Sunday, March 23, 2014

He's technically proficient, but can't give a promo to save his life

I complain a lot about the Novus Ordo as it is typically celebrated. At the same time, I understand why the Reform of the Reform is either dead or dying. We've gotten used to silly music and ugly churches, and nobody likes sudden changes. Objectively, there's no reason why the Novus Ordo Mass can't be celebrated according to the Church's traditional praxis, but the silliness has been going on for so long that most Catholics think it's intrinsic to the rite itself. But there's another problem that's been killing the Church's witness: bad preaching.

If you went to Mass today, tell me what the priest preached about. Speaking for myself, nine times out of ten I can't remember a word of it after Mass. Most homilies I hear open with a corny joke, followed by a wandering summary of the readings, climaxing with vague assurances that Jesus loves us because we're such good people. Once in a while Father hits it out of the ballpark. And once in a while I heard rank heresy such as the real miracle of the loaves and fishes being that Jesus inspired his listeners to share their picnic lunches, though thankfully that's not so common anymore. I've invited Protestants to Mass. Those that come from a nonliturgical background don't know any better besides bits and pieces they may have gleaned from the movies. But what turns them off more than anything is wimpy preaching. Say what you will about their theology, but those old time evangelists really knew how to get people fired up for Christ.

That's why it's so important that you compliment your priest when he gets the homily right. If he gets more positive feedback, he's more likely to keep it up. The sermons at the local FSSP parish (St. Stephen the First Martyr of Sacramento, CA) are always good but today it was great.

Father gave an exhortation against lukewarmness. When we're driving, we don't keep our eyes focused on the hood but on the road. Catholics who are aiming for Purgatory will probably wind up in hell. It's a terrible thing to have a casual attitude toward venial sin. Venial sin doesn't destroy our relationship with God but it does cause wounds. If we get into the habit of deliberate venial sin then it won't be long before we fall into mortal sin. A Christian should not tip toe up to the edge of mortal sin just to see how close he can get without losing his balance and falling. Do athletes train at the bare minimum just to maintain their physique and their skills? Do soldiers take a few potshots at the enemy and then fall back behind the lines for the rest of the battle, having done the bare minimum? Not the good ones. Keep your eyes focused on God and going to heaven.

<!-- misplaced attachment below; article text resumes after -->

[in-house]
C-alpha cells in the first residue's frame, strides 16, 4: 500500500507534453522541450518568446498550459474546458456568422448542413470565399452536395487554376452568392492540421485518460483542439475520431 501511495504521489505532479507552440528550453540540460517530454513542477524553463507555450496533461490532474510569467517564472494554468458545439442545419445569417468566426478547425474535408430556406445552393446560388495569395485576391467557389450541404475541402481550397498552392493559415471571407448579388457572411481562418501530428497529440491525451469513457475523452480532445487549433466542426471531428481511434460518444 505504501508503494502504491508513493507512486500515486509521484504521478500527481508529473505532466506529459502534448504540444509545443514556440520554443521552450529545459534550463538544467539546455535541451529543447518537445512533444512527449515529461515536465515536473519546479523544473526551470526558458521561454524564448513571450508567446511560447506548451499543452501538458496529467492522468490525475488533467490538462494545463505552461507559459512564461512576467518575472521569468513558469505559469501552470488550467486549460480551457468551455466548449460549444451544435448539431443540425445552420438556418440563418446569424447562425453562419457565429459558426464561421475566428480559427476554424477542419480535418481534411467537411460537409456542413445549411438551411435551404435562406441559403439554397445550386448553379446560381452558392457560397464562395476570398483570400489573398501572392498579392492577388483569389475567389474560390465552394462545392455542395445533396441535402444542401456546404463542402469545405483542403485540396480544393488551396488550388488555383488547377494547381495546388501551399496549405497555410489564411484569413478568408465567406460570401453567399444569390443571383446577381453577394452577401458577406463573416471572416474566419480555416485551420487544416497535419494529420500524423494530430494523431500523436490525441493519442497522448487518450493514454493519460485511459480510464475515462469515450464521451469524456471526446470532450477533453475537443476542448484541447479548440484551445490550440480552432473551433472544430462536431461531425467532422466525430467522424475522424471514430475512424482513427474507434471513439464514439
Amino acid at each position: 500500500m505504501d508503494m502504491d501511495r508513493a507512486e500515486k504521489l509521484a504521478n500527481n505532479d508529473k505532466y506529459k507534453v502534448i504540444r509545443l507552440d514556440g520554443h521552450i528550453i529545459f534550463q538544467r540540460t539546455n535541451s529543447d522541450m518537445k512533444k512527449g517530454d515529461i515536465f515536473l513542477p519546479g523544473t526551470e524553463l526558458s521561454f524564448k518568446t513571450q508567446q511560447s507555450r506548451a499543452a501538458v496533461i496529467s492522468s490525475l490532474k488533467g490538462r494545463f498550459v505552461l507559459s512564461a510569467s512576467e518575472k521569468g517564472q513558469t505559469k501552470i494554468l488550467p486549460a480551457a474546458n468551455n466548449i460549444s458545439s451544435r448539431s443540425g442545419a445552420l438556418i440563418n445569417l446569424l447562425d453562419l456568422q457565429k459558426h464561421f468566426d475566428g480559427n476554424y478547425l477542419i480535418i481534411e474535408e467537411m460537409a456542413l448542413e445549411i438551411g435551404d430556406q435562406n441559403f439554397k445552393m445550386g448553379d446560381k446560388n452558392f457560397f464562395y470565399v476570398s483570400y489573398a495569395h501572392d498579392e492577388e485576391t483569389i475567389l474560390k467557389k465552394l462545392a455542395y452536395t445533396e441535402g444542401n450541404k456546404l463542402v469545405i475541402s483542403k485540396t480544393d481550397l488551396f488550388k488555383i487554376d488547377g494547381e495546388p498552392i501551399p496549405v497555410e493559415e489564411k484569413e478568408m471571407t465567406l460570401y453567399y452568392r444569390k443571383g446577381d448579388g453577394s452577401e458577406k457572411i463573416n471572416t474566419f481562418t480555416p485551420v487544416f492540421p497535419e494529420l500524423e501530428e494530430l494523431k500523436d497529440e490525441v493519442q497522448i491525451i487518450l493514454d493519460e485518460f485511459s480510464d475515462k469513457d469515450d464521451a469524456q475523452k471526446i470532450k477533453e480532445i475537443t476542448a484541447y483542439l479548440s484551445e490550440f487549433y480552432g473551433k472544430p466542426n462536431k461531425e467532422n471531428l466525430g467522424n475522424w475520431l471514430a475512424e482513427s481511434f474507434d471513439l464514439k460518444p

The life of the Church would be tremendously improved if, once in a while, Novus Ordo priests gave a good old fashioned doctrinal sermon instead of struggling to explain the more obscure Old Testament readings. There's nothing wrong with that - in fact, I think the GIRM asks them to do that - but the problem is not many of y'all are very good at it. No offense Fathers.

3 comments:

  1. The homilies are always memorable at St. Stephen's. At the 10:30, Fr. B preached on the Explorers. When he said "comfort makes you weak and lazy", my teenage son got up and walked out. But he came right back. Just an emergency bathroom break. Scared me there for a minute. :-)

    ReplyDelete
  2. "[...] those old time evangelists really knew how to get people fired up for Christ."

    Not really. They knew and know how to get people fired up, like a lot of people still do for different causes. It just happened to be for Christ.

    ReplyDelete
    Replies
    1. Another solution I'd be okay with is if priests just an old sermon by St. John Vianney or the Church Fathers off of their iPhone for the homily.

      Delete